The last show of an abbreviated season at Bangor’s outdoor waterfront concert venue is set for Saturday, even as Maine’s surge of COVID-19 cases persists and the Bangor area continues to be an epicenter.
Thousands of people are expected to attend this Saturday’s concert at the Darling’s Waterfront Pavilion, which will feature country star Brad Paisley, Jordan Davis and Kameron Marlowe. The performance follows concerts featuring Luke Bryan, Thomas Rhett and KISS last month, which were the first shows the venue had hosted since 2019.
Waterfront Concerts, the Old Town-based company that runs the venue, will not require vaccines, negative COVID tests or masks for the concert. But Waterfront Concerts President
Alex Gray said he remains confident that the event will be safe due to the fact that it is outdoors. Though the concert is not sold out, ticket sales have remained steady.
“For outdoor shows like what we do at Darling’s, it’s relatively easy for us,” Gray said. “At the end of the day, the risk of contagion is much, much lower outdoors than it is indoors. People know that. The science shows that.”
Still, the concert is coming as Penobscot County sets records for virus cases and hospitalizations. Last Thursday, the county recorded its highest single-day number of new cases since the start of the pandemic, with 198 cases in total reported on that day. Also last week, Northern Light Eastern Maine Medical Center set a record for COVID-19 hospitalizations, with 58 patients, the vast majority of whom are unvaccinated.
There have not been any outbreak investigations associated with the Darling’s Waterfront Pavilion, or with any other outdoor concerts or performances in Maine this year, according to Maine Center for Disease Control and Prevention spokesperson Robert Long.
Gray said that as the outdoor concert season ends and concerts begin happening exclusively indoors, his company’s approach will change — in part because indoor gatherings have a much higher risk of spreading COVID, and in part because the company will be required to. Live Nation, the entertainment giant that books concerts at venues nationwide, including at the Darling’s Waterfront Pavilion, announced last month that, effective Oct. 4, all its associated venues would have to require that concert goers be vaccinated or produce a negative COVID-19 test. The company also said it would require all employees to be vaccinated.
“Indoors is definitely a different story. Once you go back inside, you definitely need more precautions,” said Gray, who said Thursday’s concert featuring pop band AJR at the Cross Insurance Arena in Portland will require proof of vaccination or a negative test.
There’s mixed evidence as to whether outdoor concerts and festivals have contributed significantly to the spread of COVID-19.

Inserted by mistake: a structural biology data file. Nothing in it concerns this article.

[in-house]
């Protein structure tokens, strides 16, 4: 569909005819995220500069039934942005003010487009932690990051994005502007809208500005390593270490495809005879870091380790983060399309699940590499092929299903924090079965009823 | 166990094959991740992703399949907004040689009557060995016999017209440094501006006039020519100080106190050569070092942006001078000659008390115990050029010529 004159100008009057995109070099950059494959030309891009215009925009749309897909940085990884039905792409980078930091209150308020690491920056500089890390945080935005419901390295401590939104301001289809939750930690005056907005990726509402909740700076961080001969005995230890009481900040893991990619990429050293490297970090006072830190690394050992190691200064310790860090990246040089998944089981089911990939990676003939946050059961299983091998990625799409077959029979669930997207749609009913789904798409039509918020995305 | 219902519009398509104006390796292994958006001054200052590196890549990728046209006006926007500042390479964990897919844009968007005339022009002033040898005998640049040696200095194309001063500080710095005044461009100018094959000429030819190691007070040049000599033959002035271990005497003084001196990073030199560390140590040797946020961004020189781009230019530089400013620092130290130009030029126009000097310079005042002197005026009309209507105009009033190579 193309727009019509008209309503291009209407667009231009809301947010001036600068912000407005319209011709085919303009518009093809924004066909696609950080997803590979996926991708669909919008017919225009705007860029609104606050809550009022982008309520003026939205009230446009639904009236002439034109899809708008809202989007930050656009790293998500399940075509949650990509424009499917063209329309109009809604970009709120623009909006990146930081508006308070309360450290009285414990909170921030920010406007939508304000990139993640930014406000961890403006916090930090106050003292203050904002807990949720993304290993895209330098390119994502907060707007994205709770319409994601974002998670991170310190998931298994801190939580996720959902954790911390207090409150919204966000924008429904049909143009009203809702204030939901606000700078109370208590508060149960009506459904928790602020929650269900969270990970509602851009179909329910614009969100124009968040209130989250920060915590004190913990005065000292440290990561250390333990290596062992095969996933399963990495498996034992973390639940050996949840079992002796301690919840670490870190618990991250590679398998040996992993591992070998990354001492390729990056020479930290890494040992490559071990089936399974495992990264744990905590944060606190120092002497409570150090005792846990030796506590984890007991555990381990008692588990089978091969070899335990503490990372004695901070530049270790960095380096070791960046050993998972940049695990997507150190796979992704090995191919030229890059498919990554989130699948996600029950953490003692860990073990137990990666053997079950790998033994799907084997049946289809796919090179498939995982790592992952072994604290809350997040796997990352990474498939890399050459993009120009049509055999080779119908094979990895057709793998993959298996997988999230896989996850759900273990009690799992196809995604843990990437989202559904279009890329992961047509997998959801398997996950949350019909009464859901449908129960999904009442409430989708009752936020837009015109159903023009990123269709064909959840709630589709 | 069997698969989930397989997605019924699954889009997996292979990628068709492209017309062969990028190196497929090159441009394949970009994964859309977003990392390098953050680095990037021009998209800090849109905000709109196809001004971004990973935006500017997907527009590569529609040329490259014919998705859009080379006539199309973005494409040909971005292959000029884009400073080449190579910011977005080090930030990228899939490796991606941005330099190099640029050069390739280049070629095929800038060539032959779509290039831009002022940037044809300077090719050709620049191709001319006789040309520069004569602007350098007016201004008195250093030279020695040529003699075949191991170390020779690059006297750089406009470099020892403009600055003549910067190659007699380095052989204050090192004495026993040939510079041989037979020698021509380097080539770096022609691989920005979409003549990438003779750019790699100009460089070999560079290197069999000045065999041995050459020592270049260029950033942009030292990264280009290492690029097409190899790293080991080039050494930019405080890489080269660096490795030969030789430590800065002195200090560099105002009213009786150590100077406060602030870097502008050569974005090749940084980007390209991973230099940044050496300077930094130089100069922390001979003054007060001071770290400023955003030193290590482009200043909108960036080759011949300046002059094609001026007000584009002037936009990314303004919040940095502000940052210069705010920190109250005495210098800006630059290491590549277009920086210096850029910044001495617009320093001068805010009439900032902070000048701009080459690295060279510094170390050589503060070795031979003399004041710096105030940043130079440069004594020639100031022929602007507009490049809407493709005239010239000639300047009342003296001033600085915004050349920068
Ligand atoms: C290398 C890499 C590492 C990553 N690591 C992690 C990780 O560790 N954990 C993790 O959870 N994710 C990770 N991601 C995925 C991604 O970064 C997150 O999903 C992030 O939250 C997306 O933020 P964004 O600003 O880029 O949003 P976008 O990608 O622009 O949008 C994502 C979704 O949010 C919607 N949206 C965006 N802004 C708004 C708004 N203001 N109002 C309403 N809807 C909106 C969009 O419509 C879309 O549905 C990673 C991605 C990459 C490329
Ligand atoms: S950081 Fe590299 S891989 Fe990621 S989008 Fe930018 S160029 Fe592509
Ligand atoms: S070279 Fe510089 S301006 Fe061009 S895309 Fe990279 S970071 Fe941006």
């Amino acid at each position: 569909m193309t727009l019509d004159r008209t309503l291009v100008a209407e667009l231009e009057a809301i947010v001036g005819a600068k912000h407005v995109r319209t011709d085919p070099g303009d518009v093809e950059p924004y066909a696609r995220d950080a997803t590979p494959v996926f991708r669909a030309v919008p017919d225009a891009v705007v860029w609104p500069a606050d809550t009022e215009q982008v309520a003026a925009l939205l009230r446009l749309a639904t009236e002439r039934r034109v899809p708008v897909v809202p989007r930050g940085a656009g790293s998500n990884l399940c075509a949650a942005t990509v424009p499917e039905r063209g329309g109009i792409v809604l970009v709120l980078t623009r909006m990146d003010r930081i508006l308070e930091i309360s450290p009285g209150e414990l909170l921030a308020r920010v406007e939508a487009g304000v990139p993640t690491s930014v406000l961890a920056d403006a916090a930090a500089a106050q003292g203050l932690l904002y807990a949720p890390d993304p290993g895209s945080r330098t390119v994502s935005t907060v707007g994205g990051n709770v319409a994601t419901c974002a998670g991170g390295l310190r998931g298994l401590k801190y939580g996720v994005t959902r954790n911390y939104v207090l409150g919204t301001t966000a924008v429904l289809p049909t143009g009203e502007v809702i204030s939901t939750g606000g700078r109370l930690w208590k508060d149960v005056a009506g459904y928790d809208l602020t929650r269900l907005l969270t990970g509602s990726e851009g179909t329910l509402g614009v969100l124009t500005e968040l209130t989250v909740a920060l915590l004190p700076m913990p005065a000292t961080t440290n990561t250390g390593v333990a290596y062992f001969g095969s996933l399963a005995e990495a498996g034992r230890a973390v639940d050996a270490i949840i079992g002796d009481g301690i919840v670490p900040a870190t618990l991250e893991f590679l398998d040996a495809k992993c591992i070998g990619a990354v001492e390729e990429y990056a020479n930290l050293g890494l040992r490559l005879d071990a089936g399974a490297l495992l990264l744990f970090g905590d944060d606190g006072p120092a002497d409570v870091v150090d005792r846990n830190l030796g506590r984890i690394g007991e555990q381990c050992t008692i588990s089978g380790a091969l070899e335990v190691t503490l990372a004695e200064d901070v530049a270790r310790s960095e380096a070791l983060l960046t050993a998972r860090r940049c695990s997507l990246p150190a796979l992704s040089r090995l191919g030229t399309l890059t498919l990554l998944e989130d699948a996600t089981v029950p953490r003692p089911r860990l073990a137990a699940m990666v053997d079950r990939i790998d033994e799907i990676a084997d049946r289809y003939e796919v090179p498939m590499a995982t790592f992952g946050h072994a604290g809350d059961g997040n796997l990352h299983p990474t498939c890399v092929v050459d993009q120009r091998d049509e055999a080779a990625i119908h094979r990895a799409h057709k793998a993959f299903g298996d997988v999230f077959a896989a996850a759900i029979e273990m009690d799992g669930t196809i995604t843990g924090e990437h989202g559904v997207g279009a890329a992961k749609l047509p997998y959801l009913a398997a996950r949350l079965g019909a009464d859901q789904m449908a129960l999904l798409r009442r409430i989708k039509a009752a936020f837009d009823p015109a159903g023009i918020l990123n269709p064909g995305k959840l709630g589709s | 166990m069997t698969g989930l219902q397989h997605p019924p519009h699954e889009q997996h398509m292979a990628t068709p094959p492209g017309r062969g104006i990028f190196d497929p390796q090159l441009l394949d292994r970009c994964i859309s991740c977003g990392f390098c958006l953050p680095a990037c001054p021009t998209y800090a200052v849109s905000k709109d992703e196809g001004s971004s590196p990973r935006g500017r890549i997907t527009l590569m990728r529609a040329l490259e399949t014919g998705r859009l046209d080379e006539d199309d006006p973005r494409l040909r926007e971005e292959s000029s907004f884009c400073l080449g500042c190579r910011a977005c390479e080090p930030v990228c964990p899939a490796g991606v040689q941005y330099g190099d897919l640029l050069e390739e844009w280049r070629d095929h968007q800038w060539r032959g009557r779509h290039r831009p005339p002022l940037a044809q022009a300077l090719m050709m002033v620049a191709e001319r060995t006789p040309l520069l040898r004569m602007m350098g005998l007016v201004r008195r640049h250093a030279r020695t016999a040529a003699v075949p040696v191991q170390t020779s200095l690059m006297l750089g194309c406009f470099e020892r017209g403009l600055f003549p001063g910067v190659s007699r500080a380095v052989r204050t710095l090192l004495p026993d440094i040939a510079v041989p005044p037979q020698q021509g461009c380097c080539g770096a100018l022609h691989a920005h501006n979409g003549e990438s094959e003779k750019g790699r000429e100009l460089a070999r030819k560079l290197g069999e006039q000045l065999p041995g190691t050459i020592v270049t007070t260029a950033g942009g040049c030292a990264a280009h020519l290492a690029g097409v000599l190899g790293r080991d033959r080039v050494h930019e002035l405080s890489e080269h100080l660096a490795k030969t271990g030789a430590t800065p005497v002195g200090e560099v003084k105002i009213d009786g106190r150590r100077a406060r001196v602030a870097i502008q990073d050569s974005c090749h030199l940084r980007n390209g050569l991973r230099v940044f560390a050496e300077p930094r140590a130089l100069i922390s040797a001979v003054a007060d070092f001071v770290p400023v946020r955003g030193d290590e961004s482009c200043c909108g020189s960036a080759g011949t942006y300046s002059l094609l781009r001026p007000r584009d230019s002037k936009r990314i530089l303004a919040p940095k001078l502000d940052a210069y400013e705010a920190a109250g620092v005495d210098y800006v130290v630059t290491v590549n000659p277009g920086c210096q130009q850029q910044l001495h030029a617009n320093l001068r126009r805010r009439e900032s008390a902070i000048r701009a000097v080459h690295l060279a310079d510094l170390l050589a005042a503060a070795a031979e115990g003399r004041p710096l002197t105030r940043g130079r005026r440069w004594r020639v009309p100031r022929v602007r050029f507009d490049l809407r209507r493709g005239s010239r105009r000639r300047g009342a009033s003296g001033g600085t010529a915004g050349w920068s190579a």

The Lollapalooza Festival, held in Chicago in late July and which required vaccination or a negative test, only resulted in a reported 203 cases of COVID among its 385,000 attendees. But the Watershed Music Festival, a country music festival held outside Seattle also in late July and which did not require vaccinations, reported just over 230 cases among a much smaller number of attendees, 28,000.
While the U.S. CDC says that being outdoors around people who don’t live with you is much safer than being indoors, it still recommends that people in general remain 6 feet away from strangers. That’s hard to do at a crowded outdoor venue, however. The rise of the highly transmissible Delta variant has also complicated matters.
“The delta variant has added a little bit of uncertainty about outdoor transmission,” Dr. Thomas Russo, professor and chief of infectious disease at the University at Buffalo in New York, told Health Magazine last month. “It’s possible that since people shed so much more virus with this variant that it may increase the risk of transmission in outdoor settings.”
Experts agree that people who are unvaccinated or immunocompromised should wear masks in both indoor and outdoor settings, and also suggest that vaccinated people consider wearing masks when in crowded areas, which at concerts could be places like entrance lines, or lines for concessions or bathrooms.
In Portland, the indoor, 1,870-capacity State Theatre requires vaccination or proof of a negative test from within the previous 48 hours. The outdoor Thompson’s Point venue — which has a capacity of 7,500 — also has the same requirements. Neither venue requires mask wearing. Of the 10 concerts that have been held at Thompson’s Point this year, several have sold out, including shows from Nathaniel Rateliff and the Night Sweats, Brandi Carlisle and Lake Street Dive.
Lauren Wayne, general manager for both venues, said that fan reactions to the vaccine requirements have been overwhelmingly positive.
“It’s all gone very smoothly,” Wayne said. “The only thing we are concerned about is trying to keep our audiences as safe as possible and we are absolutely confident that our proof of vaccination policy was the right decision to make. The positive comments and encouragement from our fans who want to feel safe in our venues far outweigh the few people who have complained.”